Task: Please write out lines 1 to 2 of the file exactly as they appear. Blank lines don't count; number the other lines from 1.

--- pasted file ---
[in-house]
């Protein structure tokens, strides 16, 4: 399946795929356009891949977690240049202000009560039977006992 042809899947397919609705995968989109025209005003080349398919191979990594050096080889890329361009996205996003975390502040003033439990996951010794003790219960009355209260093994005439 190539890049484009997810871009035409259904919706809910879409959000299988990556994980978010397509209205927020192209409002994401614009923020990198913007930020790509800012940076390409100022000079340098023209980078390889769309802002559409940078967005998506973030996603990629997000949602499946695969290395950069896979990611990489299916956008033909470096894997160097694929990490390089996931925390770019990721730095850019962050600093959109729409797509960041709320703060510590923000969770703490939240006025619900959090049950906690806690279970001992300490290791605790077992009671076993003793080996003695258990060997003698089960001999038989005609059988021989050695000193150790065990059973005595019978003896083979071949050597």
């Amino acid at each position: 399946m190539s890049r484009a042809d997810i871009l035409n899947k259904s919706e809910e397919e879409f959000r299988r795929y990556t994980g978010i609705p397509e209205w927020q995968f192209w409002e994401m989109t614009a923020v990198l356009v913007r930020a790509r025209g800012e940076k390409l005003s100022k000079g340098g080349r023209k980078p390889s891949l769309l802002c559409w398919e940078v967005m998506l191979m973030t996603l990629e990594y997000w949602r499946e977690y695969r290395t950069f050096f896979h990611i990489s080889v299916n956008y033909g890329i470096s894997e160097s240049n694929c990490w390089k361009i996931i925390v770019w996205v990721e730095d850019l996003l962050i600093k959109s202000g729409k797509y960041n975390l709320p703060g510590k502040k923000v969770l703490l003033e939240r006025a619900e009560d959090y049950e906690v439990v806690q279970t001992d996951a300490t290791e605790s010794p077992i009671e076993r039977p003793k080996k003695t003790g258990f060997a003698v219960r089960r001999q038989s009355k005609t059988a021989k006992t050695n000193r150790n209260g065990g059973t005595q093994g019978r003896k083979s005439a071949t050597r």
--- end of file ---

[in-house]
């Protein structure tokens, strides 16, 4: 399946795929356009891949977690240049202000009560039977006992 042809899947397919609705995968989109025209005003080349398919191979990594050096080889890329361009996205996003975390502040003033439990996951010794003790219960009355209260093994005439 190539890049484009997810871009035409259904919706809910879409959000299988990556994980978010397509209205927020192209409002994401614009923020990198913007930020790509800012940076390409100022000079340098023209980078390889769309802002559409940078967005998506973030996603990629997000949602499946695969290395950069896979990611990489299916956008033909470096894997160097694929990490390089996931925390770019990721730095850019962050600093959109729409797509960041709320703060510590923000969770703490939240006025619900959090049950906690806690279970001992300490290791605790077992009671076993003793080996003695258990060997003698089960001999038989005609059988021989050695000193150790065990059973005595019978003896083979071949050597």